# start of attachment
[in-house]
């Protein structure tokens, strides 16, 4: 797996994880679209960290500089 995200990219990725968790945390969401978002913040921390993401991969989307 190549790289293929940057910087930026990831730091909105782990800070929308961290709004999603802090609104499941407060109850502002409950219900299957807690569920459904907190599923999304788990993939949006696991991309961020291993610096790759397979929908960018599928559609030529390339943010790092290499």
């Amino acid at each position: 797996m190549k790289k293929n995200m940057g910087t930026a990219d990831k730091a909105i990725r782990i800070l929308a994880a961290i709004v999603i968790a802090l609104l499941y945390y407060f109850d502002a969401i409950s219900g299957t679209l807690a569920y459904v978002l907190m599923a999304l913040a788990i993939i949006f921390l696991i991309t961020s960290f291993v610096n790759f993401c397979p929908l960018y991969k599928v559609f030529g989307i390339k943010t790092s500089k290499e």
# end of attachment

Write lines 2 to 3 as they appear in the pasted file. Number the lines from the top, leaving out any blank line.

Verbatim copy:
């Protein structure tokens, strides 16, 4: 797996994880679209960290500089 995200990219990725968790945390969401978002913040921390993401991969989307 190549790289293929940057910087930026990831730091909105782990800070929308961290709004999603802090609104499941407060109850502002409950219900299957807690569920459904907190599923999304788990993939949006696991991309961020291993610096790759397979929908960018599928559609030529390339943010790092290499």
């Amino acid at each position: 797996m190549k790289k293929n995200m940057g910087t930026a990219d990831k730091a909105i990725r782990i800070l929308a994880a961290i709004v999603i968790a802090l609104l499941y945390y407060f109850d502002a969401i409950s219900g299957t679209l807690a569920y459904v978002l907190m599923a999304l913040a788990i993939i949006f921390l696991i991309t961020s960290f291993v610096n790759f993401c397979p929908l960018y991969k599928v559609f030529g989307i390339k943010t790092s500089k290499e």